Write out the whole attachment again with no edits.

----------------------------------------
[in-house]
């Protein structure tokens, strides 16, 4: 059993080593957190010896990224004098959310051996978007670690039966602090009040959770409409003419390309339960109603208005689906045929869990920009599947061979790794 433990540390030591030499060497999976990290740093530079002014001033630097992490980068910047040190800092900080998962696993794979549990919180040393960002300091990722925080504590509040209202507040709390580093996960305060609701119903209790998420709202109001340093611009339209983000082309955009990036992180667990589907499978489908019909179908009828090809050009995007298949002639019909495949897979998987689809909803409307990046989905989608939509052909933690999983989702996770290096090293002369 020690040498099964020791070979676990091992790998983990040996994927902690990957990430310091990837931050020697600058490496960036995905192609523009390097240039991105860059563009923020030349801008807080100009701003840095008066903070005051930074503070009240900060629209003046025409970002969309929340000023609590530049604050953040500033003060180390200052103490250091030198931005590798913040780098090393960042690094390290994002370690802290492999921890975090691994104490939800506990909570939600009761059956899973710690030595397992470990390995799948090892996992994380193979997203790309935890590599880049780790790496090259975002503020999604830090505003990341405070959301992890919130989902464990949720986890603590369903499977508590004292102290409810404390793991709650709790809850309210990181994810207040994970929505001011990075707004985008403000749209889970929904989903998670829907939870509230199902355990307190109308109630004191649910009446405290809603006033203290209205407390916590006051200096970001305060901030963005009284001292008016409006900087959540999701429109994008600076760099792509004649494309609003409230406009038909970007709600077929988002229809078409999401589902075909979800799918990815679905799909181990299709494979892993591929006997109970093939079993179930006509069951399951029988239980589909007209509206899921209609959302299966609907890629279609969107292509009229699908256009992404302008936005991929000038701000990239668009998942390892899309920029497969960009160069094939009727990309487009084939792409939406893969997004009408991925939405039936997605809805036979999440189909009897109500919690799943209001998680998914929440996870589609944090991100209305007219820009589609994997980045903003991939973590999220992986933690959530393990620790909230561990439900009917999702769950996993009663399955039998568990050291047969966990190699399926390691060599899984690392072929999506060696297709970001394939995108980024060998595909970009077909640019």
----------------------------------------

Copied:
[in-house]
């Protein structure tokens, strides 16, 4: 059993080593957190010896990224004098959310051996978007670690039966602090009040959770409409003419390309339960109603208005689906045929869990920009599947061979790794 433990540390030591030499060497999976990290740093530079002014001033630097992490980068910047040190800092900080998962696993794979549990919180040393960002300091990722925080504590509040209202507040709390580093996960305060609701119903209790998420709202109001340093611009339209983000082309955009990036992180667990589907499978489908019909179908009828090809050009995007298949002639019909495949897979998987689809909803409307990046989905989608939509052909933690999983989702996770290096090293002369 020690040498099964020791070979676990091992790998983990040996994927902690990957990430310091990837931050020697600058490496960036995905192609523009390097240039991105860059563009923020030349801008807080100009701003840095008066903070005051930074503070009240900060629209003046025409970002969309929340000023609590530049604050953040500033003060180390200052103490250091030198931005590798913040780098090393960042690094390290994002370690802290492999921890975090691994104490939800506990909570939600009761059956899973710690030595397992470990390995799948090892996992994380193979997203790309935890590599880049780790790496090259975002503020999604830090505003990341405070959301992890919130989902464990949720986890603590369903499977508590004292102290409810404390793991709650709790809850309210990181994810207040994970929505001011990075707004985008403000749209889970929904989903998670829907939870509230199902355990307190109308109630004191649910009446405290809603006033203290209205407390916590006051200096970001305060901030963005009284001292008016409006900087959540999701429109994008600076760099792509004649494309609003409230406009038909970007709600077929988002229809078409999401589902075909979800799918990815679905799909181990299709494979892993591929006997109970093939079993179930006509069951399951029988239980589909007209509206899921209609959302299966609907890629279609969107292509009229699908256009992404302008936005991929000038701000990239668009998942390892899309920029497969960009160069094939009727990309487009084939792409939406893969997004009408991925939405039936997605809805036979999440189909009897109500919690799943209001998680998914929440996870589609944090991100209305007219820009589609994997980045903003991939973590999220992986933690959530393990620790909230561990439900009917999702769950996993009663399955039998568990050291047969966990190699399926390691060599899984690392072929999506060696297709970001394939995108980024060998595909970009077909640019």